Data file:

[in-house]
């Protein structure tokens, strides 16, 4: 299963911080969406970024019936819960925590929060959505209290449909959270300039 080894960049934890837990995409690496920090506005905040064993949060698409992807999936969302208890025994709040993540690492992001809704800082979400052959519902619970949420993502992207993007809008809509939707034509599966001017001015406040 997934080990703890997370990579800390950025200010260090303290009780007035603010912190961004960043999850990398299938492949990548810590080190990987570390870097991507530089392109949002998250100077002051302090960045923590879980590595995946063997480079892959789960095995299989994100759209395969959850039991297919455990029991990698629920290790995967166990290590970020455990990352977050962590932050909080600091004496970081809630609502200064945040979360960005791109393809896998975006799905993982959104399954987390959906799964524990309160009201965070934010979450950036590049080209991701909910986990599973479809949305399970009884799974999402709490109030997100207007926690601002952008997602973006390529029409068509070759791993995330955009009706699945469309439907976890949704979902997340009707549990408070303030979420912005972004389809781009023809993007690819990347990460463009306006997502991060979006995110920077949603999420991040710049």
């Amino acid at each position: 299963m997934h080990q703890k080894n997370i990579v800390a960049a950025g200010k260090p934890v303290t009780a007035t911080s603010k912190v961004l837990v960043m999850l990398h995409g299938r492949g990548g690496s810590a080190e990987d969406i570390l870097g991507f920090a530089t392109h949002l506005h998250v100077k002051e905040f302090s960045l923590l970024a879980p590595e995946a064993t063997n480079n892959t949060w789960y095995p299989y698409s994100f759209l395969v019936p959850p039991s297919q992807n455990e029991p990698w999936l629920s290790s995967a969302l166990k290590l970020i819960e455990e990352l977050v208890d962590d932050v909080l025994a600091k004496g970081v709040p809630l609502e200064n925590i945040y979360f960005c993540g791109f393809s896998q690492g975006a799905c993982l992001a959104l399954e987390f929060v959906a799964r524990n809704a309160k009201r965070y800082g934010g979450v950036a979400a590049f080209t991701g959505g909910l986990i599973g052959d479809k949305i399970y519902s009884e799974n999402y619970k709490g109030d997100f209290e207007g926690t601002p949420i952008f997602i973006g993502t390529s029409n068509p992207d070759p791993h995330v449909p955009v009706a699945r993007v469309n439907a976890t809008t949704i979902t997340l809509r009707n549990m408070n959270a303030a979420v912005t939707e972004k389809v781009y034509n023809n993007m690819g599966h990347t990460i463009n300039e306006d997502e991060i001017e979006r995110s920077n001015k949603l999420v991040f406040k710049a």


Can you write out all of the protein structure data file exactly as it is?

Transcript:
[in-house]
């Protein structure tokens, strides 16, 4: 299963911080969406970024019936819960925590929060959505209290449909959270300039 080894960049934890837990995409690496920090506005905040064993949060698409992807999936969302208890025994709040993540690492992001809704800082979400052959519902619970949420993502992207993007809008809509939707034509599966001017001015406040 997934080990703890997370990579800390950025200010260090303290009780007035603010912190961004960043999850990398299938492949990548810590080190990987570390870097991507530089392109949002998250100077002051302090960045923590879980590595995946063997480079892959789960095995299989994100759209395969959850039991297919455990029991990698629920290790995967166990290590970020455990990352977050962590932050909080600091004496970081809630609502200064945040979360960005791109393809896998975006799905993982959104399954987390959906799964524990309160009201965070934010979450950036590049080209991701909910986990599973479809949305399970009884799974999402709490109030997100207007926690601002952008997602973006390529029409068509070759791993995330955009009706699945469309439907976890949704979902997340009707549990408070303030979420912005972004389809781009023809993007690819990347990460463009306006997502991060979006995110920077949603999420991040710049």
């Amino acid at each position: 299963m997934h080990q703890k080894n997370i990579v800390a960049a950025g200010k260090p934890v303290t009780a007035t911080s603010k912190v961004l837990v960043m999850l990398h995409g299938r492949g990548g690496s810590a080190e990987d969406i570390l870097g991507f920090a530089t392109h949002l506005h998250v100077k002051e905040f302090s960045l923590l970024a879980p590595e995946a064993t063997n480079n892959t949060w789960y095995p299989y698409s994100f759209l395969v019936p959850p039991s297919q992807n455990e029991p990698w999936l629920s290790s995967a969302l166990k290590l970020i819960e455990e990352l977050v208890d962590d932050v909080l025994a600091k004496g970081v709040p809630l609502e200064n925590i945040y979360f960005c993540g791109f393809s896998q690492g975006a799905c993982l992001a959104l399954e987390f929060v959906a799964r524990n809704a309160k009201r965070y800082g934010g979450v950036a979400a590049f080209t991701g959505g909910l986990i599973g052959d479809k949305i399970y519902s009884e799974n999402y619970k709490g109030d997100f209290e207007g926690t601002p949420i952008f997602i973006g993502t390529s029409n068509p992207d070759p791993h995330v449909p955009v009706a699945r993007v469309n439907a976890t809008t949704i979902t997340l809509r009707n549990m408070n959270a303030a979420v912005t939707e972004k389809v781009y034509n023809n993007m690819g599966h990347t990460i463009n300039e306006d997502e991060i001017e979006r995110s920077n001015k949603l999420v991040f406040k710049a």